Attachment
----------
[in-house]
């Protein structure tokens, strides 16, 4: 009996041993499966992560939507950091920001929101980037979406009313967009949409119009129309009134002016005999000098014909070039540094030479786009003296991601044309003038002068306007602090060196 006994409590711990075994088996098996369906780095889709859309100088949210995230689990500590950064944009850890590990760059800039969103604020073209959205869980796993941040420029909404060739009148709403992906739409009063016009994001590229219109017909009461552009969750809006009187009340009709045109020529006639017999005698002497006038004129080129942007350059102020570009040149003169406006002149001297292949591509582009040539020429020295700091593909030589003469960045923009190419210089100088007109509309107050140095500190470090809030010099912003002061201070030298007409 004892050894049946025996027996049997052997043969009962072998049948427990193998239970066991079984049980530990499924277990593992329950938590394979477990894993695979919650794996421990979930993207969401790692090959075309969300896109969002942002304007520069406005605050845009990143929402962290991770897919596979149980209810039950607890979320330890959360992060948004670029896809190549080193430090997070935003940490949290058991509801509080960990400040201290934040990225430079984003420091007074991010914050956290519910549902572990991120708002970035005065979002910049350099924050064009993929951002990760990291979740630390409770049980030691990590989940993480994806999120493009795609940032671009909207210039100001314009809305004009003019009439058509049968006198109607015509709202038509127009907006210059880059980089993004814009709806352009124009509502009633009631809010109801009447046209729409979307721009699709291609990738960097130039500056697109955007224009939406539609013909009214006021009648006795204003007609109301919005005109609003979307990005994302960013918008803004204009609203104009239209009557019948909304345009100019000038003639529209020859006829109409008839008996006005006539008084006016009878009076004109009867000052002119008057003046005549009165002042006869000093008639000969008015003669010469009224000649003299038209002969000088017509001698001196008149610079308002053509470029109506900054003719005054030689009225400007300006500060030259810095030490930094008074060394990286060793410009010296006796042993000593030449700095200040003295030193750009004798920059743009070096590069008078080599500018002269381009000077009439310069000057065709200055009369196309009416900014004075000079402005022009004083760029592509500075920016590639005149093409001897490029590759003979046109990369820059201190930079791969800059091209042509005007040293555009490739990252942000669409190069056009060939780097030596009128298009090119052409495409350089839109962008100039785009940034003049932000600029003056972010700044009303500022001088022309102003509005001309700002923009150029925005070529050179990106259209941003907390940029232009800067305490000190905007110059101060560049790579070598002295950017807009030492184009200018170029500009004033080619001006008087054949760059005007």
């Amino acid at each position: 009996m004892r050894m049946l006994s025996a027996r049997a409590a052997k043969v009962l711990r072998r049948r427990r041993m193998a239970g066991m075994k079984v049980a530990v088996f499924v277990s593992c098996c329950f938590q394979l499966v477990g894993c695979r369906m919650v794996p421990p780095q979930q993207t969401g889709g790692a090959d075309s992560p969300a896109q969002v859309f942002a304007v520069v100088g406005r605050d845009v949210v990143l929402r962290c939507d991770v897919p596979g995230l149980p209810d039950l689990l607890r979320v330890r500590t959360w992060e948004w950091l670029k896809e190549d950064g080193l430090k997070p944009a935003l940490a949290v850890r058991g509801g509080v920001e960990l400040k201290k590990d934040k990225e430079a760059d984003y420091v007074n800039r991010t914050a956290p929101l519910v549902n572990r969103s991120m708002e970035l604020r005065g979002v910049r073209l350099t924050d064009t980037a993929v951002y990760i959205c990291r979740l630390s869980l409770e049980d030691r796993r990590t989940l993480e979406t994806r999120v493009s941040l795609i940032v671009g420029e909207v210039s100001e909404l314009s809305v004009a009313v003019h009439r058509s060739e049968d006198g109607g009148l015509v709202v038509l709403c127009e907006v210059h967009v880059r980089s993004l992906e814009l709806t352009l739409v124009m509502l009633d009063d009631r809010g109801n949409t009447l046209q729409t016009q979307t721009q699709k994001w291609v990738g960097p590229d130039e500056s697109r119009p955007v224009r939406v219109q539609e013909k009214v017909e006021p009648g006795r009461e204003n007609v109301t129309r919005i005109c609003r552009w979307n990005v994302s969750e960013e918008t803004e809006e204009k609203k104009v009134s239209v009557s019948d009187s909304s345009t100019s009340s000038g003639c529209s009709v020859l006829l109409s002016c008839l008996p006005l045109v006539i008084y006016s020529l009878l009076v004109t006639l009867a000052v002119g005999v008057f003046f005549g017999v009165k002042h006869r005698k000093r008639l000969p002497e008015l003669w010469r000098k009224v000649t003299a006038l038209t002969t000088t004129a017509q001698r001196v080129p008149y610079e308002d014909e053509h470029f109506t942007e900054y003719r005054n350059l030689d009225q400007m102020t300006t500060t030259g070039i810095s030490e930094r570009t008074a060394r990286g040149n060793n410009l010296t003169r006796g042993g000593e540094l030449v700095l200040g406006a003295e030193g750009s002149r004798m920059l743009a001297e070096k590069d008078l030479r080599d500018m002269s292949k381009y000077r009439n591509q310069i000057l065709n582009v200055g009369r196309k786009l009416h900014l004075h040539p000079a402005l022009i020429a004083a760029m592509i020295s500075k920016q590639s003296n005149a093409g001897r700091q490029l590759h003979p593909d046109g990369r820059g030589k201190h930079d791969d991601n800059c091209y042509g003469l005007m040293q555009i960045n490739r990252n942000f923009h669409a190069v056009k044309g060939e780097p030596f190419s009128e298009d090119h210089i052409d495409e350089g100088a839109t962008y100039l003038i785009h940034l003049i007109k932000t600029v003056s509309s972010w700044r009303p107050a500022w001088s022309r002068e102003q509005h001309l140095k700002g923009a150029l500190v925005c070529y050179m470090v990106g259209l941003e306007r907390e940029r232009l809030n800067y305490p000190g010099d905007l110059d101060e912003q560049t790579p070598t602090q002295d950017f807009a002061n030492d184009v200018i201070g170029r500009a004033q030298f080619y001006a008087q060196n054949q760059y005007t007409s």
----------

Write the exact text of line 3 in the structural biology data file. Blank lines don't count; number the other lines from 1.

């Amino acid at each position: 009996m004892r050894m049946l006994s025996a027996r049997a409590a052997k043969v009962l711990r072998r049948r427990r041993m193998a239970g066991m075994k079984v049980a530990v088996f499924v277990s593992c098996c329950f938590q394979l499966v477990g894993c695979r369906m919650v794996p421990p780095q979930q993207t969401g889709g790692a090959d075309s992560p969300a896109q969002v859309f942002a304007v520069v100088g406005r605050d845009v949210v990143l929402r962290c939507d991770v897919p596979g995230l149980p209810d039950l689990l607890r979320v330890r500590t959360w992060e948004w950091l670029k896809e190549d950064g080193l430090k997070p944009a935003l940490a949290v850890r058991g509801g509080v920001e960990l400040k201290k590990d934040k990225e430079a760059d984003y420091v007074n800039r991010t914050a956290p929101l519910v549902n572990r969103s991120m708002e970035l604020r005065g979002v910049r073209l350099t924050d064009t980037a993929v951002y990760i959205c990291r979740l630390s869980l409770e049980d030691r796993r990590t989940l993480e979406t994806r999120v493009s941040l795609i940032v671009g420029e909207v210039s100001e909404l314009s809305v004009a009313v003019h009439r058509s060739e049968d006198g109607g009148l015509v709202v038509l709403c127009e907006v210059h967009v880059r980089s993004l992906e814009l709806t352009l739409v124009m509502l009633d009063d009631r809010g109801n949409t009447l046209q729409t016009q979307t721009q699709k994001w291609v990738g960097p590229d130039e500056s697109r119009p955007v224009r939406v219109q539609e013909k009214v017909e006021p009648g006795r009461e204003n007609v109301t129309r919005i005109c609003r552009w979307n990005v994302s969750e960013e918008t803004e809006e204009k609203k104009v009134s239209v009557s019948d009187s909304s345009t100019s009340s000038g003639c529209s009709v020859l006829l109409s002016c008839l008996p006005l045109v006539i008084y006016s020529l009878l009076v004109t006639l009867a000052v002119g005999v008057f003046f005549g017999v009165k002042h006869r005698k000093r008639l000969p002497e008015l003669w010469r000098k009224v000649t003299a006038l038209t002969t000088t004129a017509q001698r001196v080129p008149y610079e308002d014909e053509h470029f109506t942007e900054y003719r005054n350059l030689d009225q400007m102020t300006t500060t030259g070039i810095s030490e930094r570009t008074a060394r990286g040149n060793n410009l010296t003169r006796g042993g000593e540094l030449v700095l200040g406006a003295e030193g750009s002149r004798m920059l743009a001297e070096k590069d008078l030479r080599d500018m002269s292949k381009y000077r009439n591509q310069i000057l065709n582009v200055g009369r196309k786009l009416h900014l004075h040539p000079a402005l022009i020429a004083a760029m592509i020295s500075k920016q590639s003296n005149a093409g001897r700091q490029l590759h003979p593909d046109g990369r820059g030589k201190h930079d791969d991601n800059c091209y042509g003469l005007m040293q555009i960045n490739r990252n942000f923009h669409a190069v056009k044309g060939e780097p030596f190419s009128e298009d090119h210089i052409d495409e350089g100088a839109t962008y100039l003038i785009h940034l003049i007109k932000t600029v003056s509309s972010w700044r009303p107050a500022w001088s022309r002068e102003q509005h001309l140095k700002g923009a150029l500190v925005c070529y050179m470090v990106g259209l941003e306007r907390e940029r232009l809030n800067y305490p000190g010099d905007l110059d101060e912003q560049t790579p070598t602090q002295d950017f807009a002061n030492d184009v200018i201070g170029r500009a004033q030298f080619y001006a008087q060196n054949q760059y005007t007409s």